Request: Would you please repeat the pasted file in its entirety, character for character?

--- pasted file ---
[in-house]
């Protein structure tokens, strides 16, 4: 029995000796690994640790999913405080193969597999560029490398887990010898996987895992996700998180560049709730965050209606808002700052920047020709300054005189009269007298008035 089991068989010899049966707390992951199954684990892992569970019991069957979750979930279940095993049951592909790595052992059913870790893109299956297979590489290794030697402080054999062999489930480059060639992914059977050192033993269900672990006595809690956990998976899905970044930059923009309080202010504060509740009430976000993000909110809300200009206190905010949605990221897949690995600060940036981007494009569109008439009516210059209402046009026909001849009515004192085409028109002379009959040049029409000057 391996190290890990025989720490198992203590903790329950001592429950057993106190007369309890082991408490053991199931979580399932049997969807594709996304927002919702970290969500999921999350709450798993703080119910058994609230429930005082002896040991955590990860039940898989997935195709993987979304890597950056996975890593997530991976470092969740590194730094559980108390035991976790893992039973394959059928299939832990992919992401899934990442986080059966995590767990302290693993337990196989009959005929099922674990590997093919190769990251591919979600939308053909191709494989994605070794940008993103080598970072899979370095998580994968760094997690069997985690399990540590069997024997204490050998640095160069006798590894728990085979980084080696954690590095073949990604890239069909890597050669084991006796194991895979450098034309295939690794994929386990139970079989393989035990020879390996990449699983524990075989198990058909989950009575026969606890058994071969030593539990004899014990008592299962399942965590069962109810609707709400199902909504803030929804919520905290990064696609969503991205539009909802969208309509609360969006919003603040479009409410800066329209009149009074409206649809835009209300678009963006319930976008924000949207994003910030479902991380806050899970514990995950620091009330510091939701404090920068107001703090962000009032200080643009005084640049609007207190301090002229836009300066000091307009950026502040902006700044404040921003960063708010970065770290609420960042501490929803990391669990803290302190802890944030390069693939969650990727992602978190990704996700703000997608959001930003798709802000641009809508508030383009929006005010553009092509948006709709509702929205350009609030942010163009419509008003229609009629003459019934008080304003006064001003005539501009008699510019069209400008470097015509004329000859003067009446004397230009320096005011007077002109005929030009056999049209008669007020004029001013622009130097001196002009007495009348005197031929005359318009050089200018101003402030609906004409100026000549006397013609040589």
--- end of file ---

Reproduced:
[in-house]
């Protein structure tokens, strides 16, 4: 029995000796690994640790999913405080193969597999560029490398887990010898996987895992996700998180560049709730965050209606808002700052920047020709300054005189009269007298008035 089991068989010899049966707390992951199954684990892992569970019991069957979750979930279940095993049951592909790595052992059913870790893109299956297979590489290794030697402080054999062999489930480059060639992914059977050192033993269900672990006595809690956990998976899905970044930059923009309080202010504060509740009430976000993000909110809300200009206190905010949605990221897949690995600060940036981007494009569109008439009516210059209402046009026909001849009515004192085409028109002379009959040049029409000057 391996190290890990025989720490198992203590903790329950001592429950057993106190007369309890082991408490053991199931979580399932049997969807594709996304927002919702970290969500999921999350709450798993703080119910058994609230429930005082002896040991955590990860039940898989997935195709993987979304890597950056996975890593997530991976470092969740590194730094559980108390035991976790893992039973394959059928299939832990992919992401899934990442986080059966995590767990302290693993337990196989009959005929099922674990590997093919190769990251591919979600939308053909191709494989994605070794940008993103080598970072899979370095998580994968760094997690069997985690399990540590069997024997204490050998640095160069006798590894728990085979980084080696954690590095073949990604890239069909890597050669084991006796194991895979450098034309295939690794994929386990139970079989393989035990020879390996990449699983524990075989198990058909989950009575026969606890058994071969030593539990004899014990008592299962399942965590069962109810609707709400199902909504803030929804919520905290990064696609969503991205539009909802969208309509609360969006919003603040479009409410800066329209009149009074409206649809835009209300678009963006319930976008924000949207994003910030479902991380806050899970514990995950620091009330510091939701404090920068107001703090962000009032200080643009005084640049609007207190301090002229836009300066000091307009950026502040902006700044404040921003960063708010970065770290609420960042501490929803990391669990803290302190802890944030390069693939969650990727992602978190990704996700703000997608959001930003798709802000641009809508508030383009929006005010553009092509948006709709509702929205350009609030942010163009419509008003229609009629003459019934008080304003006064001003005539501009008699510019069209400008470097015509004329000859003067009446004397230009320096005011007077002109005929030009056999049209008669007020004029001013622009130097001196002009007495009348005197031929005359318009050089200018101003402030609906004409100026000549006397013609040589």